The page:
When Your Doctor Shames You
New research has found that while 50 percent of patients leave their doctor’s office feeling ashamed or guilty, those feelings may have positive results depending on a number of factors.
Researchers from the University of California San Diego said that investigating the issue of patient shame – and consequent avoidance of treatment – is crucial. "More than one third of all deaths in the United States are still essentially preventable and largely due to unhealthy patient behavior,” the researchers wrote.
The research, published in the journal Basic and Applied Social Psychology, analyzed the experience of 491 UCSD about their feeing of shame when interacting with a physician. Another survey looked at both guilt and shame in the experience of 417 people aged 18 to 75.
Both groups cited weight and sex as the most frequently shaming topics. Other topics included teeth (among younger patients), substance abuse, mental health or not taking prescribed medicines.
The outcomes of the encounters varied from making the lifestyle changes discussed to avoiding doctors altogether. The results can be traced to whether the patient "makes a global attribution, condemning the entire self" or just condemns the behavior at hand, according to Christine Harris, professor of psychology in the UCSD Division of Social Sciences.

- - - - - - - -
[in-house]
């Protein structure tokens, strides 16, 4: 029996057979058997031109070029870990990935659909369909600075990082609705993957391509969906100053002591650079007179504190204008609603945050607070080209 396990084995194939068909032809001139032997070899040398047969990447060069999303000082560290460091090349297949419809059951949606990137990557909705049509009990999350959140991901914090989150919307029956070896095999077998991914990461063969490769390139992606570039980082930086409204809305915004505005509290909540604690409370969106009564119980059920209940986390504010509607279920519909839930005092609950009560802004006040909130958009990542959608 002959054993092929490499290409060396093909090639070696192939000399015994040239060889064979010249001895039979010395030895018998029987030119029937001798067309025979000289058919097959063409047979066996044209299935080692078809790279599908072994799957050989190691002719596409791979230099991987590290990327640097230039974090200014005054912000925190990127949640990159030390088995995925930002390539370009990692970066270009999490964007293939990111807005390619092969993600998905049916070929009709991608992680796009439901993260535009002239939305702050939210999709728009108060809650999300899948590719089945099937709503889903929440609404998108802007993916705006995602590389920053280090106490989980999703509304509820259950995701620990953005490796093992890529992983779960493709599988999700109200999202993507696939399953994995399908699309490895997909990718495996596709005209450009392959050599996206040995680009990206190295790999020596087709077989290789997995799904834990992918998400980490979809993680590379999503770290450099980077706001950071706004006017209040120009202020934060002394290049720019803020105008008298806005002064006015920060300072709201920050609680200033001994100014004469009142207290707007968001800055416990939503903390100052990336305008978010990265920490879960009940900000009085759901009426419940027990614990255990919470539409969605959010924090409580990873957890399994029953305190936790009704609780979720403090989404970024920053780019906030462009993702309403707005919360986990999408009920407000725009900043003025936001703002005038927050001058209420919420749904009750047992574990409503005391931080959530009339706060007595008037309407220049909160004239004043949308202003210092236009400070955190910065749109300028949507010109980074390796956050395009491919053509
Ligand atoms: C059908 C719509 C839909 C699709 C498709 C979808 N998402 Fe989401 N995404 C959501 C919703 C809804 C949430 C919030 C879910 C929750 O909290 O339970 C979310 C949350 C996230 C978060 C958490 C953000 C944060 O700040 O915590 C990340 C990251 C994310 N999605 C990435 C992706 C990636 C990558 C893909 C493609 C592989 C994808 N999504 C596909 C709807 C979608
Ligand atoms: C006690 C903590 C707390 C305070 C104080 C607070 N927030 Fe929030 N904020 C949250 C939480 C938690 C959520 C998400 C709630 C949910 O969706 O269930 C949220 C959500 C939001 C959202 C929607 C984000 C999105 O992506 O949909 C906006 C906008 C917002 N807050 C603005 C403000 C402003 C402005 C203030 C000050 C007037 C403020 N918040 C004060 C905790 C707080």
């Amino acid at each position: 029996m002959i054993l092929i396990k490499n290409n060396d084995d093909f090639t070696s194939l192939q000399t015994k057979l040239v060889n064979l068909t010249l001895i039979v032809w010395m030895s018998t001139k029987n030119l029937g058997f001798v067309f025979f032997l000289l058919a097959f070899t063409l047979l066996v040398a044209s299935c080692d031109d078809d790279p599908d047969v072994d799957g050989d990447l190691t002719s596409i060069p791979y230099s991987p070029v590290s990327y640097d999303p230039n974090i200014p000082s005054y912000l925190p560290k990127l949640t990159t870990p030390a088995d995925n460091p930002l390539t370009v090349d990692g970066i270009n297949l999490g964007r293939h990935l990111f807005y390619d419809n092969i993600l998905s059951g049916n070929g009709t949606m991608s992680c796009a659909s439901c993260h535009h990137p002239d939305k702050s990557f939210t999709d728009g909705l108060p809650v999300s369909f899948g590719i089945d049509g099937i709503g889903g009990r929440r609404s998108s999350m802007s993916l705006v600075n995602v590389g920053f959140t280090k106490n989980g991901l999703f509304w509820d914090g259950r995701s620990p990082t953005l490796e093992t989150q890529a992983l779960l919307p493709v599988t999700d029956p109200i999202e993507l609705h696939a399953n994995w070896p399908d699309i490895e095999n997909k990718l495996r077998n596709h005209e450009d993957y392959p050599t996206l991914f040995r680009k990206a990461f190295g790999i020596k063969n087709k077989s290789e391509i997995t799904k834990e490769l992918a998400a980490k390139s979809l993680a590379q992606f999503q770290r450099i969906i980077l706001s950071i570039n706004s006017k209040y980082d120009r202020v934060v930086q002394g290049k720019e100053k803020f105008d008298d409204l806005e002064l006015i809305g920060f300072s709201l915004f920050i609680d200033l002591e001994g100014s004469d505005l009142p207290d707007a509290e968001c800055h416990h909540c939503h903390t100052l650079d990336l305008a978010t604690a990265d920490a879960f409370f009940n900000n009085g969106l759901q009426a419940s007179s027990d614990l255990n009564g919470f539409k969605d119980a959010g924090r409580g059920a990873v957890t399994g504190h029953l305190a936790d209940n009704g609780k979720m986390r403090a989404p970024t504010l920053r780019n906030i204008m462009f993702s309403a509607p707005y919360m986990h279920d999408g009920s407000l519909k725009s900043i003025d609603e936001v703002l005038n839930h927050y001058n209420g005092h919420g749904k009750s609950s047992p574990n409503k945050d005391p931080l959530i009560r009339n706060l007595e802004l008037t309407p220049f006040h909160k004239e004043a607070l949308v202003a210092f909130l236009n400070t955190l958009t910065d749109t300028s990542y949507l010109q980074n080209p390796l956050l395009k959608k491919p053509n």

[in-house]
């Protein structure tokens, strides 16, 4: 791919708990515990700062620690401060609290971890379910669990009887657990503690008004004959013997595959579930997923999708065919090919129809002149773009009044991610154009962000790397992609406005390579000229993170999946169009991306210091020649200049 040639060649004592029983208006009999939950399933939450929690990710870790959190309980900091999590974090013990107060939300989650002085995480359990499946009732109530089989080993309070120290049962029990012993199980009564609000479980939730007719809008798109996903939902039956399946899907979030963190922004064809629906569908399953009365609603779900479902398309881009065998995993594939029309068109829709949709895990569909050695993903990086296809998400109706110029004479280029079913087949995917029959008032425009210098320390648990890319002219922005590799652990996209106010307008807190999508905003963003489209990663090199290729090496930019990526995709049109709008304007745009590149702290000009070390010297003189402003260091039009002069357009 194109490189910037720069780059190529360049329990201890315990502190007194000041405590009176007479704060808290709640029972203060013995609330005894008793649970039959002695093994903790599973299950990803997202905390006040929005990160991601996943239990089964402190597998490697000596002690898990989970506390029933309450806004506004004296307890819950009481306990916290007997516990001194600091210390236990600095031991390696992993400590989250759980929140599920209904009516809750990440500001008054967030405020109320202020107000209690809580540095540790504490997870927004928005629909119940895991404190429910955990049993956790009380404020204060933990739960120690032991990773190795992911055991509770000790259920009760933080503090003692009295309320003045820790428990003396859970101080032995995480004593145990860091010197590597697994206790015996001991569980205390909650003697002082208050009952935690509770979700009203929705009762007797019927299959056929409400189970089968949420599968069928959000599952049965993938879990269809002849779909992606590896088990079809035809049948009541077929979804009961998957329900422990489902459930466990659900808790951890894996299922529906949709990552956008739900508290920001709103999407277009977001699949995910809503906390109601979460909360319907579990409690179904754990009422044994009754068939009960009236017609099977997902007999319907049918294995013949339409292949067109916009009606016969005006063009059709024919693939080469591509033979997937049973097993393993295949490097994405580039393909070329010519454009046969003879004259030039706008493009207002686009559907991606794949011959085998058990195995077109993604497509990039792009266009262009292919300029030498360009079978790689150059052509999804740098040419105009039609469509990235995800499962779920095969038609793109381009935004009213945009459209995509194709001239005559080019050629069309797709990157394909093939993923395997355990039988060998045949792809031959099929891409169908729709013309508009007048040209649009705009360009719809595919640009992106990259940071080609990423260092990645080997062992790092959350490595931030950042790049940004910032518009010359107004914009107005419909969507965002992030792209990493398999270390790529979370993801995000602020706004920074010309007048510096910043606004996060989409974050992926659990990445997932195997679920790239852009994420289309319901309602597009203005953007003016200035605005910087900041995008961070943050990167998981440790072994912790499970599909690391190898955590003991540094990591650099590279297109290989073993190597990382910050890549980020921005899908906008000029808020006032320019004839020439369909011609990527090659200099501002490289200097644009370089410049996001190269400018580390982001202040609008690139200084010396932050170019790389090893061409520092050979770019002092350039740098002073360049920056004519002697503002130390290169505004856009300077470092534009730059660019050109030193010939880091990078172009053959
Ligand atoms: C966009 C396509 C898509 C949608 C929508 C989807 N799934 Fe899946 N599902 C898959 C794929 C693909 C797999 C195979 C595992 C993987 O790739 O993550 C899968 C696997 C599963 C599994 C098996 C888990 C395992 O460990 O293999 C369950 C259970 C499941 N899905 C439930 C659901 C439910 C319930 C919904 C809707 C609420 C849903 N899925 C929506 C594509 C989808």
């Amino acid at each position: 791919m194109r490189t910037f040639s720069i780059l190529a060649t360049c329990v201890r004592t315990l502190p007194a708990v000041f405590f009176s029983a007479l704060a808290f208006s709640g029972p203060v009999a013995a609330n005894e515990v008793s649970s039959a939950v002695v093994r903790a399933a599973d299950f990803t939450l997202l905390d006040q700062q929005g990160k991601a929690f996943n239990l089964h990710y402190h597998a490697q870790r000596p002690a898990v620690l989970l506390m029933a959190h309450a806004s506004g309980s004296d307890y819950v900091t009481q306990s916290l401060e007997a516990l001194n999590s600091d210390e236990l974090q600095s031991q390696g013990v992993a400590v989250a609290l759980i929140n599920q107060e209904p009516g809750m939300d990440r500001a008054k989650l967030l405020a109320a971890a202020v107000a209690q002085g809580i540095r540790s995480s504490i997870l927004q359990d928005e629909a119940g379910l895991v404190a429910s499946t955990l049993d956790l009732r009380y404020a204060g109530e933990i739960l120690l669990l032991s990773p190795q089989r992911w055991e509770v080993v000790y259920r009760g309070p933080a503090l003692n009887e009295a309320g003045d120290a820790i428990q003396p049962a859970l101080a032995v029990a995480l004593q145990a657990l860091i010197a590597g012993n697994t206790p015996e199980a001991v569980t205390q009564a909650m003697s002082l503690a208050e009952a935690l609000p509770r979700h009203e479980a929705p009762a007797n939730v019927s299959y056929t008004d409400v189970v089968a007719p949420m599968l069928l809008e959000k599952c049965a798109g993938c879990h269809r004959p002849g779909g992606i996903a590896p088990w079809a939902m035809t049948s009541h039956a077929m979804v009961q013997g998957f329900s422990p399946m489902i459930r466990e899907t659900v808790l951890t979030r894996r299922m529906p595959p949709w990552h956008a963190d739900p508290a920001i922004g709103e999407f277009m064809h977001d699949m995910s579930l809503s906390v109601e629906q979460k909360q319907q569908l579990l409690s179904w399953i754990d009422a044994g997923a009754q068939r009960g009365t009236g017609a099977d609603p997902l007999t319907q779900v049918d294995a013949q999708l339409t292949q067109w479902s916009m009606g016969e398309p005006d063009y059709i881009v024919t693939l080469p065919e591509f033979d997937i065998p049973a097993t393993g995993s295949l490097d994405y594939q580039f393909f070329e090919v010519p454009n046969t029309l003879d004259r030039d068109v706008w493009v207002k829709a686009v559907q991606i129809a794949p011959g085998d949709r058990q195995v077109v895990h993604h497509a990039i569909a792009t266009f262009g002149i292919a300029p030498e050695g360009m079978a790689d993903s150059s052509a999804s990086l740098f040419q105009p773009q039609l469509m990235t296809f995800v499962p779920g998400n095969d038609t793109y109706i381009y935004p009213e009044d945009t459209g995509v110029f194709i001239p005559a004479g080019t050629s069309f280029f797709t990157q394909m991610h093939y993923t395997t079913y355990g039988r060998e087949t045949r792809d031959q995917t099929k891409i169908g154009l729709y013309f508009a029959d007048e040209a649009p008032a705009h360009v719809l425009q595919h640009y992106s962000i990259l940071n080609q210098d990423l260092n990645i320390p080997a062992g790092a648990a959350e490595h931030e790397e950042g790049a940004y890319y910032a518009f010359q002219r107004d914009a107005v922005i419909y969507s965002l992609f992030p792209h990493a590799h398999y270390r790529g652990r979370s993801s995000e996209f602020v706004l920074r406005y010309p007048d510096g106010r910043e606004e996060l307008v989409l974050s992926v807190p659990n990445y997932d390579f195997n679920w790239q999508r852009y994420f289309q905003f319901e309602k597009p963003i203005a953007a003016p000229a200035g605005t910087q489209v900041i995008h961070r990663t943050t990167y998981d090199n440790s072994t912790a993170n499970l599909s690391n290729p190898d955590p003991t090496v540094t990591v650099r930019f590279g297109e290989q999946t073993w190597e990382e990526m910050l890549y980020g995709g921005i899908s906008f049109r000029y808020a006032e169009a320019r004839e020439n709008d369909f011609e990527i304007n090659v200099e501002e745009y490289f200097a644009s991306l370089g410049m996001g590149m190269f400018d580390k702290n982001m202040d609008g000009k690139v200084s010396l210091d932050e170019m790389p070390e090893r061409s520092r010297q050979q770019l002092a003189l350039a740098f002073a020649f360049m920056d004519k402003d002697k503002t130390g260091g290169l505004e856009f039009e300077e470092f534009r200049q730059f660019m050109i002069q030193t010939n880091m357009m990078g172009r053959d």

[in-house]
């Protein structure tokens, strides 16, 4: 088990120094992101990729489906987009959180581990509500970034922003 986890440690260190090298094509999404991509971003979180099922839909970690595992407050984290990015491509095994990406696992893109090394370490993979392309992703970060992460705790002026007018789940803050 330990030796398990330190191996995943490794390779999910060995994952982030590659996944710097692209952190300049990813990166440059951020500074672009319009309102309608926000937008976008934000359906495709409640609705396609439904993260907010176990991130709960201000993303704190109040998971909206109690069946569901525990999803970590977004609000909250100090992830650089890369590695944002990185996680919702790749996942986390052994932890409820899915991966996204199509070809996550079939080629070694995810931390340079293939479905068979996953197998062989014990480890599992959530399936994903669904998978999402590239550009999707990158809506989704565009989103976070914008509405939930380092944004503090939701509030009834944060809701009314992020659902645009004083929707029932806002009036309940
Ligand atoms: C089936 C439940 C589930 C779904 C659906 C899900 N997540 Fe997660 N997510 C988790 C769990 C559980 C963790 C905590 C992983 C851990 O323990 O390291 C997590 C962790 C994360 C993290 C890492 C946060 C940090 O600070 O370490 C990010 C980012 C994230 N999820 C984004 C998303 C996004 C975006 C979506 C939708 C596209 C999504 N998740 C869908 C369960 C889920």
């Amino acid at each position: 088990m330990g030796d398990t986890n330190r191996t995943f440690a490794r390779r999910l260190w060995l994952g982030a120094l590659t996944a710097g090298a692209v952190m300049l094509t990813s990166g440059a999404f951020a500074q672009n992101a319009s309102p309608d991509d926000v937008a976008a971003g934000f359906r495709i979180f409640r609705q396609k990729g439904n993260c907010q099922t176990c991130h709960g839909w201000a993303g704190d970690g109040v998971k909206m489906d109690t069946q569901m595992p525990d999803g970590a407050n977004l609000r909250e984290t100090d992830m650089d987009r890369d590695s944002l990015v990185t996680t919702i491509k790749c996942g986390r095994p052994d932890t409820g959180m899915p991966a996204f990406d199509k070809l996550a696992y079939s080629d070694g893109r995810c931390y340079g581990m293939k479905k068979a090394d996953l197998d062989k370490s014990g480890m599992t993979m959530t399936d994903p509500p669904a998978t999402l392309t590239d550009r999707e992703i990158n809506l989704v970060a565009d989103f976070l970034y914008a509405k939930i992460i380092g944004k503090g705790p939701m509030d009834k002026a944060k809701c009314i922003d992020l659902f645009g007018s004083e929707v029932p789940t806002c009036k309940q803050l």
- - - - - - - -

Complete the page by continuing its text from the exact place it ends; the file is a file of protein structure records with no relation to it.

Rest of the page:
"People who report a more positive reaction focus in on a bad act not a bad self," Harris said. "In the simplest terms: Those who say 'I'm a smoker' or 'I'm a fat person' may feel resigned while those who say 'I smoke' or 'I eat too much' also seem to think 'I can stop doing that.'"
The patient’s perception of the doctor is also crucial.
"If you perceive your doctor is intentionally trying to make you feel shame or guilt, then the reaction is exclusively negative," Harris said. "We didn't see any positive reactions at all."
The researchers found gender differences as well: Women were likelier to report shame and guilty. But researchers aren’t sure of the reason for this.
Harris has some advice for both sides in the doctor/patient relationship: Physicians "need to try to keep the conversation focused on the behavior (not the person) and avoid, as much as possible, being perceived as intentionally inflicting shame or guilt."
As for patients, she said: "Think not of what you are but what you can do."